Mr. Abdulmohaimen Alimpang, 53, President of Sultan Mastura Vegetables Producers Cooperative (SMVPC), shared his interest in cultivating organic feeds as part of his obligations as a Muslim who support and consume “halal” food.
“Interesado kaming mag-produce ng halal (organic) feeds dahil [bukod sa] mayroon kaming kaalaman ay makaka-supply din kami sa mga Bangsamoro farmers and fisherfolks, at obligasyon rin naming bilang mga Muslim mag-consume ng halal foods,” Mr. Alimpang said.
[We are interested in producing halal feeds because, apart from acquiring know-how, we can also supply to Bangsamoro farmers and fisherfolks, and it is our obligation as Muslims to consume halal foods.]
Halal is an Arabic term which means “lawful” or “permissible”. In the context of Islam, eating halal food must be from an acceptable source, such as a cow or chicken, and slaughtered according to Islamic laws.
Alimpang’s interest to produce halal feeds is due to the availability of raw materials.
“I think few Bangsamoro are engaging into this kind of business or no available resources [at all]. Whatever the reasons, for me, it is my duty to serve Bangsamoro in a halal way,” he said
“We diversified our products to make halal feeds from our vegetables and started feeding our catfish. My brother-in-law in Davao Occidental has fish cage and willing to shift to halal feeds. Some fisherfolks in Cotabato have already ordered, as well,” Alimpang shared.
Back in 2010, through the Bangsamoro Development Agency (BDA), Alimpang’s co-op availed the funds of Japan International Cooperation Agency (JICA), which they embarked on growing vegetables such as eggplant, tomatoes, and mongo beans, among others.
“Due to the excessive harvest on vegetables, we almost never run out of what we sell in Cotabato, so we have also sent to Davao and Manila,” he said.
The area of Mr. Alipmang is just one of the historical battlefields where martial law took place. In the mid-90s, he recalled that he went to Camp Abubakar in Sarmiento Matanog, Maguindanao and opted to join the Mujahideen.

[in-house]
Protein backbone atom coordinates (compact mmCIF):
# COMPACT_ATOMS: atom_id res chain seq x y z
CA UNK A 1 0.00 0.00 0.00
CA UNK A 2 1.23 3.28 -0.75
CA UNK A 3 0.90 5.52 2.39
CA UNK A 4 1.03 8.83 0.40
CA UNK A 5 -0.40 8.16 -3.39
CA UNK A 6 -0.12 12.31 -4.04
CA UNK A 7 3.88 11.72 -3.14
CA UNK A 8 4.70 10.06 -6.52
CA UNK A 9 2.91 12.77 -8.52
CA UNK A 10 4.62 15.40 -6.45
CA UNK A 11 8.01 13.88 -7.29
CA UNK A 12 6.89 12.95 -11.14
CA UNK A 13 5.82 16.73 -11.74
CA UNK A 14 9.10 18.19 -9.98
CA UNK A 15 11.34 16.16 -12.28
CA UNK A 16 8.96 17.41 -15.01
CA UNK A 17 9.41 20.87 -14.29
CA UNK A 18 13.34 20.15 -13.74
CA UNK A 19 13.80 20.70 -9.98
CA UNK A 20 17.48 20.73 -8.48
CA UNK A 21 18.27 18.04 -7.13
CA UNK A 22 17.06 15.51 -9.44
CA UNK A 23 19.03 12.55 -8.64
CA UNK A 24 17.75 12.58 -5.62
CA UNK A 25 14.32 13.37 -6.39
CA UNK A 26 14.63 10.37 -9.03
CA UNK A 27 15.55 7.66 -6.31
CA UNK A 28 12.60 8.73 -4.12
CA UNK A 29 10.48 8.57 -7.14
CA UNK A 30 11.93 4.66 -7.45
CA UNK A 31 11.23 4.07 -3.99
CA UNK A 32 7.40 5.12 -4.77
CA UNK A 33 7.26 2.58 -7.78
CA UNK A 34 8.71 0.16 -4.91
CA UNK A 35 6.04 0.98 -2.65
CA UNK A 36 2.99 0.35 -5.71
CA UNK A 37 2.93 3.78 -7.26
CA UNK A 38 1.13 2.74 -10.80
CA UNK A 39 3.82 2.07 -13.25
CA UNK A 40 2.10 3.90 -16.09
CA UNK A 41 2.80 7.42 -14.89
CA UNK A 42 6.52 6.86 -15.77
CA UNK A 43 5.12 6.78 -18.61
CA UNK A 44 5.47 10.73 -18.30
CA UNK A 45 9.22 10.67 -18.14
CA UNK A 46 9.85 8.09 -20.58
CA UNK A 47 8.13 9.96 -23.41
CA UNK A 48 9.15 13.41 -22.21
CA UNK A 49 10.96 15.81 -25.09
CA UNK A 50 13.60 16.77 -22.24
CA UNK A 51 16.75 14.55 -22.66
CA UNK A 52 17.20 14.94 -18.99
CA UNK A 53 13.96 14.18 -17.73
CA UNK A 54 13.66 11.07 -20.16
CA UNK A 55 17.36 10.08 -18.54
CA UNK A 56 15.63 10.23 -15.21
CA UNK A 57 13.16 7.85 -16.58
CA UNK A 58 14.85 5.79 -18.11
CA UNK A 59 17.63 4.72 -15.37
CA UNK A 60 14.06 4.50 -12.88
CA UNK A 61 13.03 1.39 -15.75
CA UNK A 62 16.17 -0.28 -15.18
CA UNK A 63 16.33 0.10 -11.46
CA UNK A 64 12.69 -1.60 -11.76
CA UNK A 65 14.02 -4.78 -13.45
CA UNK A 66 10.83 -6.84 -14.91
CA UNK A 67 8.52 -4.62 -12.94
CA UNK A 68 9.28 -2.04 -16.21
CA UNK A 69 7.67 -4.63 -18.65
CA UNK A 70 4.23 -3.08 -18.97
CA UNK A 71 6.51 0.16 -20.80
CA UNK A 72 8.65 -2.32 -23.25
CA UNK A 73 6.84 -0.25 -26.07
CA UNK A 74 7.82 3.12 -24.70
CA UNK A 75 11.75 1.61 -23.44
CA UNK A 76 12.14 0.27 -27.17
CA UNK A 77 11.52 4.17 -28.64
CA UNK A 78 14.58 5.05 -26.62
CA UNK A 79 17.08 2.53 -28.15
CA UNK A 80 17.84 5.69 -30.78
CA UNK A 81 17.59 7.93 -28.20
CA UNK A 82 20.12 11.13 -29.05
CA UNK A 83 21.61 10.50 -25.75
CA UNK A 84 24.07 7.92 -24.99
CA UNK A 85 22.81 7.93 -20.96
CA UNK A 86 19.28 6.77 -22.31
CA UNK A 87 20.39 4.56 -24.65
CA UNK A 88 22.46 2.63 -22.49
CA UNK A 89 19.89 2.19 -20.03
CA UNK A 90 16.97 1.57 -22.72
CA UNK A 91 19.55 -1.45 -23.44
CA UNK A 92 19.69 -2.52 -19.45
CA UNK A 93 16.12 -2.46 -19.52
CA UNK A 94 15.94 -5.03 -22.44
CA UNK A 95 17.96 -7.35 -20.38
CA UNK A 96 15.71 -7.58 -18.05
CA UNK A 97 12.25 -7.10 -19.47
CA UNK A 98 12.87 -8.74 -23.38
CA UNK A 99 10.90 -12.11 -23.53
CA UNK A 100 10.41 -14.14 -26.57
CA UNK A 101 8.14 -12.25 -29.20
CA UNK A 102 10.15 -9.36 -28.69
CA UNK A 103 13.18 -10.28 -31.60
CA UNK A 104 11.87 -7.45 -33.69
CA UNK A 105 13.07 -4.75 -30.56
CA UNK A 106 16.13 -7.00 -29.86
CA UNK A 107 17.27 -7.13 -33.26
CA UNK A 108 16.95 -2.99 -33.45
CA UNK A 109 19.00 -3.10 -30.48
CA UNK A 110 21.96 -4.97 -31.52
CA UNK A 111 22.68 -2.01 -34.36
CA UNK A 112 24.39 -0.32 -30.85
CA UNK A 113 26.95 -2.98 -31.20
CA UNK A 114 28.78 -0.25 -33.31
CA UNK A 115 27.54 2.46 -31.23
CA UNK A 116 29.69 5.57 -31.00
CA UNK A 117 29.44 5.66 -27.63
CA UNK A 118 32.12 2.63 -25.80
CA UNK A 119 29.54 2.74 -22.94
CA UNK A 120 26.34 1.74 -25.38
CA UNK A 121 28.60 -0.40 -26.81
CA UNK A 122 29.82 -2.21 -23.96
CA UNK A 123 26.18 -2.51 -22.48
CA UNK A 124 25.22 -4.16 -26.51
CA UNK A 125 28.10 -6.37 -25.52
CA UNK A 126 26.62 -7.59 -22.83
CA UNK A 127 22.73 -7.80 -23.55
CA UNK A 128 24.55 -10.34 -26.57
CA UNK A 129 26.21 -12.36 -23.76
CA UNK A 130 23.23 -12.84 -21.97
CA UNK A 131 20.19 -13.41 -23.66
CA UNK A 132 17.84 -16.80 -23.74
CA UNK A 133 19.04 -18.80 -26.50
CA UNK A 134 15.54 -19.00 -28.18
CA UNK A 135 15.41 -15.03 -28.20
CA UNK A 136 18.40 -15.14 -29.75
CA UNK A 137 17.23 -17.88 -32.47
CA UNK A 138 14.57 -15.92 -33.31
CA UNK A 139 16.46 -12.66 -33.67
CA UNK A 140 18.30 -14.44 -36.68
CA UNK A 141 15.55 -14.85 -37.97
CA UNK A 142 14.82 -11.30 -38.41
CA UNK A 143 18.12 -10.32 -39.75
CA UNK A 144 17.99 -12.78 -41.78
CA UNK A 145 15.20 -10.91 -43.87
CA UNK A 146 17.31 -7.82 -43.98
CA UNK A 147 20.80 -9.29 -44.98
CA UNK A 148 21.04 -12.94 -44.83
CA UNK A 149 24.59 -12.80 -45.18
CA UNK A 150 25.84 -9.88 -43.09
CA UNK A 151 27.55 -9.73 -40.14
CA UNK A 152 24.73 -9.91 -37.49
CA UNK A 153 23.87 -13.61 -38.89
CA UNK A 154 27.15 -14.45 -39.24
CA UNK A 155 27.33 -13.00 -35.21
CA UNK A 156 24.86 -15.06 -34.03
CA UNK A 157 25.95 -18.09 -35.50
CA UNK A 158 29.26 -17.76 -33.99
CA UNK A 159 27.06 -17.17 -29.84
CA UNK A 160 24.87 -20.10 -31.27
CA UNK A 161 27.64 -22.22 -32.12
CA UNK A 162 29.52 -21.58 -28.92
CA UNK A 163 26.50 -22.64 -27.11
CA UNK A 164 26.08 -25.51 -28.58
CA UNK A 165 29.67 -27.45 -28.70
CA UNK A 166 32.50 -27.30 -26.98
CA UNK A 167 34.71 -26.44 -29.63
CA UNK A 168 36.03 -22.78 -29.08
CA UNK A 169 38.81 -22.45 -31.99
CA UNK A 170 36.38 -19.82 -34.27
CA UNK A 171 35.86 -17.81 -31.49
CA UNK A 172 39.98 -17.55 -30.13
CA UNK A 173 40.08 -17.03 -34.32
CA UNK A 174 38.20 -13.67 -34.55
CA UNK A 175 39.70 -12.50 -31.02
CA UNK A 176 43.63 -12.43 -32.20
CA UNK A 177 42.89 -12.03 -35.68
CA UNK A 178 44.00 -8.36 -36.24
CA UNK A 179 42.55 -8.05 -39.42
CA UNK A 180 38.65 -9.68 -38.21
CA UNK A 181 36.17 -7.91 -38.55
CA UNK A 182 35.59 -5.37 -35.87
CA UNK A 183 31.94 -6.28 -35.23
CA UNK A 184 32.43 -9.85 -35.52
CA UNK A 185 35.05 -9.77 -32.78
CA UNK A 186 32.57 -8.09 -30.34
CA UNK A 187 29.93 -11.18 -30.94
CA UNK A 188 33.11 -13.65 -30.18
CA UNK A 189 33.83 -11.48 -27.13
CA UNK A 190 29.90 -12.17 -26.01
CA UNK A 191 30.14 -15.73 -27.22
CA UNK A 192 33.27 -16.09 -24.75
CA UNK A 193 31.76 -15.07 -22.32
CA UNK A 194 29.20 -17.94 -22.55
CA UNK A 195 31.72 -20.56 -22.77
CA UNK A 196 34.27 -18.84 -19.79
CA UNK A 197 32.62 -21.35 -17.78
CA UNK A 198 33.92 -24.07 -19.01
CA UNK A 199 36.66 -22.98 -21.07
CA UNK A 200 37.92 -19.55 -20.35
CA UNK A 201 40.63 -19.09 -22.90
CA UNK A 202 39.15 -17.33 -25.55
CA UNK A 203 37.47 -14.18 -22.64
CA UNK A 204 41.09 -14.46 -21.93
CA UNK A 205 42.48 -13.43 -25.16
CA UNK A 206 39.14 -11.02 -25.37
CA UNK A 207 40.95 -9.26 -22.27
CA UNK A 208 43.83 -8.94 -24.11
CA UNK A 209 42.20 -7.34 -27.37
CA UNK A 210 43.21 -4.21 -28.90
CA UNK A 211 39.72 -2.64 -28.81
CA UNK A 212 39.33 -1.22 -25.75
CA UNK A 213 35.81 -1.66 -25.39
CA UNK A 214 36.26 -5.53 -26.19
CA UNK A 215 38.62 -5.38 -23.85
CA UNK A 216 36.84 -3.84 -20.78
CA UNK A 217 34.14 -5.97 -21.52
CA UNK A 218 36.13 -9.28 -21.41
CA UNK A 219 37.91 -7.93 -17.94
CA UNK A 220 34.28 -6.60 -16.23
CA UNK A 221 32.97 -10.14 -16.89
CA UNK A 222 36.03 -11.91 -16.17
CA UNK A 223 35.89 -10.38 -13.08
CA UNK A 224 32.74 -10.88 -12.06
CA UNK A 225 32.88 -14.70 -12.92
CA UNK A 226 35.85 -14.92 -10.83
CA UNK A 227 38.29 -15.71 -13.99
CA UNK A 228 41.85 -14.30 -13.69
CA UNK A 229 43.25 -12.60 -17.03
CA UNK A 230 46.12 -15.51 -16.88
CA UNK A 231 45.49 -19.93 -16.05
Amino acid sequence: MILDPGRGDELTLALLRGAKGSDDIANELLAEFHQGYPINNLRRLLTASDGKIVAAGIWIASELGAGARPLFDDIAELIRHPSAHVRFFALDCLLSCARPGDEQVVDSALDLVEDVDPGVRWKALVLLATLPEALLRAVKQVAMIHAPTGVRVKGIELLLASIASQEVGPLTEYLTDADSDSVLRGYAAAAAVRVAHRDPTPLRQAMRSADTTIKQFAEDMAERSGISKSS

“I was very young at time, banig lang ang kaya kong bitbitin noong kami ay mag-bakwit,” he recounted.
[I could only carry a sleeping mat when we evacuated.]
As a Mujahideen, Alimpang realized that it is not enough to make a living. It should be done in a halal way.
On Friday, Feb. 4, the cooperative of Alimpang received production area and equipment worth of Php1-million from the Ministry of Science and Technology (MOST) headed by Minister Engr. Aida Silongan.
Minister Silongan said, “our goal is to help our communities recover out of hardship from the devastation of war in our areas.”
She ensured the sustainability of the organic feeds production, saying, “we had a closed monitoring and they got good track record based on the 2010 BDA-JICA assistance.”
“They have produced mass vegetables productions; a lot of orders are already lined up with them now,” she added.
Alimpang said, “as president of the co-op, we are indebted to Minister Silongan, she did not leave us since 2010 in BDA.”
“Alhamdulillah, we are blessed, we received not only financial aid but also capacity building and training. We attended seminars and trainings in Davao, Gensan, and others, and so we are grateful to the MOST and leadership of BARMM headed by Chief Minster Ahod Balawag Ebrahim,” he added.
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